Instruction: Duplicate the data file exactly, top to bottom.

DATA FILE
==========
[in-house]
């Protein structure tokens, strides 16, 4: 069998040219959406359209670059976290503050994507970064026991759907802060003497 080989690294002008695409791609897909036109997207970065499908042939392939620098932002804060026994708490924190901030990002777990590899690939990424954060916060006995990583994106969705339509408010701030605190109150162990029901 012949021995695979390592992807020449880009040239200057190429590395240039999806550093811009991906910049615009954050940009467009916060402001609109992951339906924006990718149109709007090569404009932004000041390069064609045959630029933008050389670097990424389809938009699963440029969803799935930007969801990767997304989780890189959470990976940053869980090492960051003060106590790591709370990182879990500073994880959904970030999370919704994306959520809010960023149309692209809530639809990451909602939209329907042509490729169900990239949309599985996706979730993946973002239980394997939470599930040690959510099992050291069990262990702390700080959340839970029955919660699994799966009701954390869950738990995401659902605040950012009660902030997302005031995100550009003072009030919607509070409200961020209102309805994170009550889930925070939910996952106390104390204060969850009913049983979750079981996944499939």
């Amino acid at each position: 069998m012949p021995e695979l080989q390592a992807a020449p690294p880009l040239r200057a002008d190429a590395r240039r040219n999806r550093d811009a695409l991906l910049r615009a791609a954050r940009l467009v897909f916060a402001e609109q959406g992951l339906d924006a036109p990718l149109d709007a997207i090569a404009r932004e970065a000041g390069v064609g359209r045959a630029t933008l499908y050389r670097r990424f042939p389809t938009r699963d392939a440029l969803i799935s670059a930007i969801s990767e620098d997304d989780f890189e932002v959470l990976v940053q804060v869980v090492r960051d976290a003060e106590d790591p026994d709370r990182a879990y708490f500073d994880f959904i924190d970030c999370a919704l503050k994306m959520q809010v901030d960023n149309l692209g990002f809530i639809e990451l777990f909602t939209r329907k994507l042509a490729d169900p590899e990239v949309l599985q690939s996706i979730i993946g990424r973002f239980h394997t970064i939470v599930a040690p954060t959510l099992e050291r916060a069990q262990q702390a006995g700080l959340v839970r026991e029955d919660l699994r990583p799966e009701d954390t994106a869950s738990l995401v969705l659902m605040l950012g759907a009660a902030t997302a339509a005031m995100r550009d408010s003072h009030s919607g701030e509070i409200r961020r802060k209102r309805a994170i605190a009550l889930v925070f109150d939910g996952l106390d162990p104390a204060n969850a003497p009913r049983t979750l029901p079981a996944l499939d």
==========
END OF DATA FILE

[in-house]
């Protein structure tokens, strides 16, 4: 069998040219959406359209670059976290503050994507970064026991759907802060003497 080989690294002008695409791609897909036109997207970065499908042939392939620098932002804060026994708490924190901030990002777990590899690939990424954060916060006995990583994106969705339509408010701030605190109150162990029901 012949021995695979390592992807020449880009040239200057190429590395240039999806550093811009991906910049615009954050940009467009916060402001609109992951339906924006990718149109709007090569404009932004000041390069064609045959630029933008050389670097990424389809938009699963440029969803799935930007969801990767997304989780890189959470990976940053869980090492960051003060106590790591709370990182879990500073994880959904970030999370919704994306959520809010960023149309692209809530639809990451909602939209329907042509490729169900990239949309599985996706979730993946973002239980394997939470599930040690959510099992050291069990262990702390700080959340839970029955919660699994799966009701954390869950738990995401659902605040950012009660902030997302005031995100550009003072009030919607509070409200961020209102309805994170009550889930925070939910996952106390104390204060969850009913049983979750079981996944499939």
């Amino acid at each position: 069998m012949p021995e695979l080989q390592a992807a020449p690294p880009l040239r200057a002008d190429a590395r240039r040219n999806r550093d811009a695409l991906l910049r615009a791609a954050r940009l467009v897909f916060a402001e609109q959406g992951l339906d924006a036109p990718l149109d709007a997207i090569a404009r932004e970065a000041g390069v064609g359209r045959a630029t933008l499908y050389r670097r990424f042939p389809t938009r699963d392939a440029l969803i799935s670059a930007i969801s990767e620098d997304d989780f890189e932002v959470l990976v940053q804060v869980v090492r960051d976290a003060e106590d790591p026994d709370r990182a879990y708490f500073d994880f959904i924190d970030c999370a919704l503050k994306m959520q809010v901030d960023n149309l692209g990002f809530i639809e990451l777990f909602t939209r329907k994507l042509a490729d169900p590899e990239v949309l599985q690939s996706i979730i993946g990424r973002f239980h394997t970064i939470v599930a040690p954060t959510l099992e050291r916060a069990q262990q702390a006995g700080l959340v839970r026991e029955d919660l699994r990583p799966e009701d954390t994106a869950s738990l995401v969705l659902m605040l950012g759907a009660a902030t997302a339509a005031m995100r550009d408010s003072h009030s919607g701030e509070i409200r961020r802060k209102r309805a994170i605190a009550l889930v925070f109150d939910g996952l106390d162990p104390a204060n969850a003497p009913r049983t979750l029901p079981a996944l499939d």